• Events or communications that could reasonably be expected to produce a significant emotion, feeling, or mental state allegedly caused by defendant’s conduct.

Discovery of social media communications presents a unique challenge, Judge Papak suggested in concluding his order. “It is impossible for the court to define the limits of discovery in such cases with enough precision to satisfy the litigant who is called upon to make a responsive production,” he wrote. “Nevertheless, the court expects counsel to determine what information falls within the scope of this court’s order in good faith and consistent with their obligations as officers of the court.”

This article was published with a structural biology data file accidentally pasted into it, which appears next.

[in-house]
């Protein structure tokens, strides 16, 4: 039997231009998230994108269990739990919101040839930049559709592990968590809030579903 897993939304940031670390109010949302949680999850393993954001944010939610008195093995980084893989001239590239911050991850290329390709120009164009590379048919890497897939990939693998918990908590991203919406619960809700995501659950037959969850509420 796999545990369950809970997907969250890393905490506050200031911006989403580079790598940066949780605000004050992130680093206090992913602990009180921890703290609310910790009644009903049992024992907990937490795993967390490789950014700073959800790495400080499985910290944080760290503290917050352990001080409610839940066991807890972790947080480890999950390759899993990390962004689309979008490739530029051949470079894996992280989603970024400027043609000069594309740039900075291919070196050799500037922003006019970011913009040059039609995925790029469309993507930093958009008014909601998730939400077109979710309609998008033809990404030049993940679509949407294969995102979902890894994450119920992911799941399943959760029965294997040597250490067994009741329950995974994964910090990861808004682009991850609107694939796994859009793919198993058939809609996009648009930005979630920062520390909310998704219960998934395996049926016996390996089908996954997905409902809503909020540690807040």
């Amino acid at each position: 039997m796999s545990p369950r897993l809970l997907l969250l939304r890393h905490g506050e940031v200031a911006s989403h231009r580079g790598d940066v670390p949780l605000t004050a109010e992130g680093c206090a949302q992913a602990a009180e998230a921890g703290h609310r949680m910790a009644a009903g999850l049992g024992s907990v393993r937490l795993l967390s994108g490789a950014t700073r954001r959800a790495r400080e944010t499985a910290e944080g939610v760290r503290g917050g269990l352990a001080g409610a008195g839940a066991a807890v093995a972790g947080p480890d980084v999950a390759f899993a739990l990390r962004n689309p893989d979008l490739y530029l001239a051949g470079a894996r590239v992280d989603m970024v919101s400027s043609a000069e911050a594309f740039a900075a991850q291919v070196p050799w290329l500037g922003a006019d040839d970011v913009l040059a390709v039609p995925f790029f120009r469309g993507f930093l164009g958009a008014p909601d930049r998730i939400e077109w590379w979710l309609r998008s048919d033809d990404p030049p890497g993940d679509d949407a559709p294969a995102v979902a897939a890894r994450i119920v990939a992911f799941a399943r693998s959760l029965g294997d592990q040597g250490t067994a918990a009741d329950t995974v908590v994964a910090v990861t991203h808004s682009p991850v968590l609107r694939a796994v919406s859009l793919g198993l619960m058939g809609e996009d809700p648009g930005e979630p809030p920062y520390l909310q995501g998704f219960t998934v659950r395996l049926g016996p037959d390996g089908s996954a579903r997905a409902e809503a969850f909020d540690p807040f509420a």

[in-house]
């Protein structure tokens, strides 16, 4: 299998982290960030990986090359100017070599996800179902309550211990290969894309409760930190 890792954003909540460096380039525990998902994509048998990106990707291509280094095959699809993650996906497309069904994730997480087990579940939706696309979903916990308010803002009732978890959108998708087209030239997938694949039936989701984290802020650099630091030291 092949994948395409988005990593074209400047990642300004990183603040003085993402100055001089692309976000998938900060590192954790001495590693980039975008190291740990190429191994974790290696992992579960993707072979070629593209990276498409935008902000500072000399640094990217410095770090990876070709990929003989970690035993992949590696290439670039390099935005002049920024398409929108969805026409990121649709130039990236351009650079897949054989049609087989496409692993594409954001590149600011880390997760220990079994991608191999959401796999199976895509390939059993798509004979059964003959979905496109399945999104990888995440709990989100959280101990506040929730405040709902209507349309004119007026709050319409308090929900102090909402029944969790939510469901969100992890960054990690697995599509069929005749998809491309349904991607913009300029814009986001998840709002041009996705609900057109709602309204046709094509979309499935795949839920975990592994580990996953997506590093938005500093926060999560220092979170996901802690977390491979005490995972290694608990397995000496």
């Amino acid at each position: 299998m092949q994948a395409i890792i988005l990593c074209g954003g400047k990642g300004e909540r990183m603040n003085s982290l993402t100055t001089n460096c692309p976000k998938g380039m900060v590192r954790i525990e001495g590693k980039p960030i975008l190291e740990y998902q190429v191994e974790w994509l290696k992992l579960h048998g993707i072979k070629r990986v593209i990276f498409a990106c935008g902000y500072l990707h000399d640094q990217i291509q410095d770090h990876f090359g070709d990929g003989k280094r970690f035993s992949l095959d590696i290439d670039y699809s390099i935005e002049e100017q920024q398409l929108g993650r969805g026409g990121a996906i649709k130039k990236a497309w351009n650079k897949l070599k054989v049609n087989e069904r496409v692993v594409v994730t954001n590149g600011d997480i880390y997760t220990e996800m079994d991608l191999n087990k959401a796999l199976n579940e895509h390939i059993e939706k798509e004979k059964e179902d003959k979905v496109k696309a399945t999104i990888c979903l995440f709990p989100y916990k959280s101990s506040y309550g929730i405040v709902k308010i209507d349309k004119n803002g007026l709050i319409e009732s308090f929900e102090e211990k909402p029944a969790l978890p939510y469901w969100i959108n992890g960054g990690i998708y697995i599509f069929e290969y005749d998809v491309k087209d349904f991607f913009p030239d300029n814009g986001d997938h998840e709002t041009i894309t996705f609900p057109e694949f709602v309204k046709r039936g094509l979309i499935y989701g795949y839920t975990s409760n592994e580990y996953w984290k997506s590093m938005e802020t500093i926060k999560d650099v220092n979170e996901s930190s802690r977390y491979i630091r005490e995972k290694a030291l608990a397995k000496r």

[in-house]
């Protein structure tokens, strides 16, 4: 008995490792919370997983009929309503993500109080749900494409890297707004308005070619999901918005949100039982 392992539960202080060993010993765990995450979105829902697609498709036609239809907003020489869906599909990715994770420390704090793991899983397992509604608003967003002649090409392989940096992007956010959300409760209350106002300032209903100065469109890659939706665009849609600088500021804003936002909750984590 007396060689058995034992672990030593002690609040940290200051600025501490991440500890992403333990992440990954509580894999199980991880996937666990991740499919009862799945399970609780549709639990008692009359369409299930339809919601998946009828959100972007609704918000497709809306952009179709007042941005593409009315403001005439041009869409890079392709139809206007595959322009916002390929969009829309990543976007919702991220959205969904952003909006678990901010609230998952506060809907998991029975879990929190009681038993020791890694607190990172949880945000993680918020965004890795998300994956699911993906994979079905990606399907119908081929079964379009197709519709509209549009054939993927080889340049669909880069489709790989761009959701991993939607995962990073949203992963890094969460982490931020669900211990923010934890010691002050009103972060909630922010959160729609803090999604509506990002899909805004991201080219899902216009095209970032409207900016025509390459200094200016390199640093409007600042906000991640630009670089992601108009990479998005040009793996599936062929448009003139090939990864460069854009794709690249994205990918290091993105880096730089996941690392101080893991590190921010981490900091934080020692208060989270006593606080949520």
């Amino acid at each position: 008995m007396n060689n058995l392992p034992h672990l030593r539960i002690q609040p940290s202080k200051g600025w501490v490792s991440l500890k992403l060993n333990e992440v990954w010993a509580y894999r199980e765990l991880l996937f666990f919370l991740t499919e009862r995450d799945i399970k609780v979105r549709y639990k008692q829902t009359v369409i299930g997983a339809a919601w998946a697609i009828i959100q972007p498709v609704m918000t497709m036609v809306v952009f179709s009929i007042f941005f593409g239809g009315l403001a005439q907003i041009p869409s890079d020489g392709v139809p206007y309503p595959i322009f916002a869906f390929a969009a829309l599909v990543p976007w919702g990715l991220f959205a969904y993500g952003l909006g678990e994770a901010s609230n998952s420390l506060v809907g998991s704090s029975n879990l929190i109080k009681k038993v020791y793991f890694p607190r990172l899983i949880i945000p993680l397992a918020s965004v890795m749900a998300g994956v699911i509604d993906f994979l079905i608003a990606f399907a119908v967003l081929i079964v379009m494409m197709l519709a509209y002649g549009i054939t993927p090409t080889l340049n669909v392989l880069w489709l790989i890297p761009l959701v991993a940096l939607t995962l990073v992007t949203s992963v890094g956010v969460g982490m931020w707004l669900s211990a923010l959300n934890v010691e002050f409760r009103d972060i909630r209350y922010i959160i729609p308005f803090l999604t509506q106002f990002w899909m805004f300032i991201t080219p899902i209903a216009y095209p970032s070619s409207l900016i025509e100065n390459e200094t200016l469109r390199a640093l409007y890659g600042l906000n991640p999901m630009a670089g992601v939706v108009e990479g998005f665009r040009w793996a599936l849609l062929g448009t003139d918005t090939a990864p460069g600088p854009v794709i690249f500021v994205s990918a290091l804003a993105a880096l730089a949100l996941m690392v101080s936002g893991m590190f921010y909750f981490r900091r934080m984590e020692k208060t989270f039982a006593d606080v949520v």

Vague and Overbroad

Just a week after Judge Papak issued his order in Jones Lang, U.S. Magistrate Judge Suzanne H. Segal, sitting in U.S. District Court in Los Angeles, addressed a similar motion to compel in Mailhoit v. Home Depot USA, Inc., another employment discrimination case in which the plaintiff alleged mental and emotional distress. Here, Home Depot sought to compel plaintiff to produce:

  1. Any profiles, postings or messages (including status updates, wall comments, causes joined, groups joined, activity streams, blog entries) from social networking sites from October 2005 (the date the discrimination was alleged to have started) through the present, that reveal, refer, or relate to any emotion, feeling, or mental state of plaintiff, as well as communications by or from plaintiff that reveal, refer, or relate to events that could reasonably be expected to produce a significant emotion, feeling, or mental state.
  2. Third-party communications to plaintiff that place her own communications in context.
  3. All social networking communications between plaintiff and any current or former Home Depot employees, or which in any way refer or pertain to her employment at Home Depot or her lawsuit.